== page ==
|Access||Segregation of Duties||Automated Control (system prompts and lookups)||Reconciliation||Supervisory Review||S. 32||S.41||S. 34||Quality Assurance over S. 34 Account Verification||S. 33||Monitoring||Management Review||Supporting Documentation||Process Specific Procedures||Total|
|Transfer Payments||$247||1Footnote 1||1Footnote 1||2Footnote 1||2Footnote 2||2Footnote 2||1Footnote 1||1Footnote 1||1Footnote 1||11|
|Payroll||$234||3Footnote 1||2Footnote 1||2Footnote 1||3Footnote 2||1Footnote 2||1Footnote 1||4Footnote 1||2Footnote 1||18|
Procure to Pay (P2P)
|4Footnote 1||2Footnote 1||3Footnote 1||1Footnote 2||1Footnote 1||2Footnote 2||4Footnote 1||1Footnote 1||18|
|4Footnote 1||1Footnote 1||1||2||1Footnote 1||2Footnote 1||12|
|1Footnote 1||1Footnote 1||1||2Footnote 2||1Footnote 2||1Footnote 1||1Footnote 1||8|
|1Footnote 1Footnote *|
|Financial Close||7Footnote 1||1Footnote 1||10Footnote 1||1Footnote 1||3Footnote 1||1||25|
|Total KFC in the ICFR||$659||19||8||5||3||17||6||1||6||10||5||2||4||2||1||90|
|Audit Coverage of the Key Financial Controls (KFC) Identified in the Internal Control over Financial Reporting Framework (ICFR)|
|Direct Assurance (Note 1)Footnote 1||19||8||3||3||12||-||1||1||10||5||3||4||2||-||71|
|Indirect Assurance (Note 2)Footnote 2||-||-||-||-||3||6||-||5||-||-||-||-||-||14|
|Total Audit Coverage of the KFC||19||8||3||3||15||6||1||6||10||5||3||4||2||-||85|
Appendix E – Follow-up on previous year's recommendations
The audit has examined the implementation of the previous year's recommendations and found that management has fully implemented most of the committed actions for recommendations made in the previous year's report. Ongoing risk-based monitoring of management variance review sign-off is expected to begin in FY2016-17.
|Develop and implement controls so that unnecessary specimen signature cards are cancelled on a timely basis.||Office of the Chief Financial Officer (OCFO)|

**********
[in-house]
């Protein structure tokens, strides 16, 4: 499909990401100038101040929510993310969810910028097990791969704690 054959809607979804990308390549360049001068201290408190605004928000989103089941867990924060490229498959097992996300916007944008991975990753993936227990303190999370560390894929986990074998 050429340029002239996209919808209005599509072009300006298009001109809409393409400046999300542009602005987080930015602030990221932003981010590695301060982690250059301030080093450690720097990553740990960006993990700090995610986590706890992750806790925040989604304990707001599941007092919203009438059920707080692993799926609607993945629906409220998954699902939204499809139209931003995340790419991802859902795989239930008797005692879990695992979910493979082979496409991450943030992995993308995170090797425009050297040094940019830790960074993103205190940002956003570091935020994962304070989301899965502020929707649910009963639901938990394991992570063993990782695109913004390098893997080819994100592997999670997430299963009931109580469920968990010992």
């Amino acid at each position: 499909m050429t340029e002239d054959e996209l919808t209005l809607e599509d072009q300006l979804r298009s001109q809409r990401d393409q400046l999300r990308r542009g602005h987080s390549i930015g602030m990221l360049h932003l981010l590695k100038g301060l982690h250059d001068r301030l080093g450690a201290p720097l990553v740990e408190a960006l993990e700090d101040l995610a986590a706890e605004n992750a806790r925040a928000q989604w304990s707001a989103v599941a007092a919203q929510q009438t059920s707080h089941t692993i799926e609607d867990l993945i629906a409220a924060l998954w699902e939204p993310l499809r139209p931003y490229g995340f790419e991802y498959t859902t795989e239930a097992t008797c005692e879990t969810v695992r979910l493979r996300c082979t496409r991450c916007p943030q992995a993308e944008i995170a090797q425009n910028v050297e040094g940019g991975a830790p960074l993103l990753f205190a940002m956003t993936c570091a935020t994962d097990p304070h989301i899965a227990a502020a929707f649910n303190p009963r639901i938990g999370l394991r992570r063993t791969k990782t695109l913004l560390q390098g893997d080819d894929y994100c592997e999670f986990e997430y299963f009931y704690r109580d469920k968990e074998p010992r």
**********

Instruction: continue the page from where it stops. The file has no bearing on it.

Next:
|Actions||Initial Due Date||StatusFootnote *|
|1.1 A message will be sent to all SSC editors to ensure compliance with the current procedures.||September 30, 2015||5|
|1.2 A review of SSC will be conducted to remove any duplicate SSCs. This process will also be included in the SSC annual review exercise.||November 30, 2015||5|
|Develop and implement controls to reduce errors for acquisition card transactions to an acceptable level.||Office of the Chief Financial Officer (OCFO)|
|Actions||Initial Due Date||StatusFootnote *|
|2.1 A quarterly message will be sent to all cardholders regarding errors identified during the quality assurance exercise along with the procedures and instructions to avoid these errors.||September 30, 2015||5|
|2.2 Acquisition card training material will be updated.||March 31, 2016||5|
|2.3 An enforcement strategy will be implemented to ensure compliance.||March 31, 2016||5|
|Obtain sign-off by cost centre managers with budgetary responsibilities, for the purpose of Financial Administration Act Section 34 post-payroll certification of salary expenses.||Office of the Chief Financial Officer (OCFO)|
|Actions||Initial Due Date||StatusFootnote *|
|3.1 The MVR call letter will instruct branches to obtain management sign-offs at the cost centre level.||March 31, 2016||5|
|3.2 An updated management information package will include reference to the TBS guidance requiring FAA Section 34 certification of pay expenditures.||March 31, 2016||5|
|3.3 Ongoing risk-based monitoring||March 31, 2017||3|
|Develop and implement controls to manage Journal vouchers, in accordance with the departmental Standard on Journal vouchers||Office of the Chief Financial Officer (OCFO)|
|Actions||Initial Due Date||StatusFootnote *|
|4.1 Training sessions will be provided to accounting hub staff that process journal vouchers.||December 31, 2015||5|
|4.2 A journal voucher instruction will be distributed to provide detailed guidance on review and supporting documentation requirements.||December 31, 2015||5|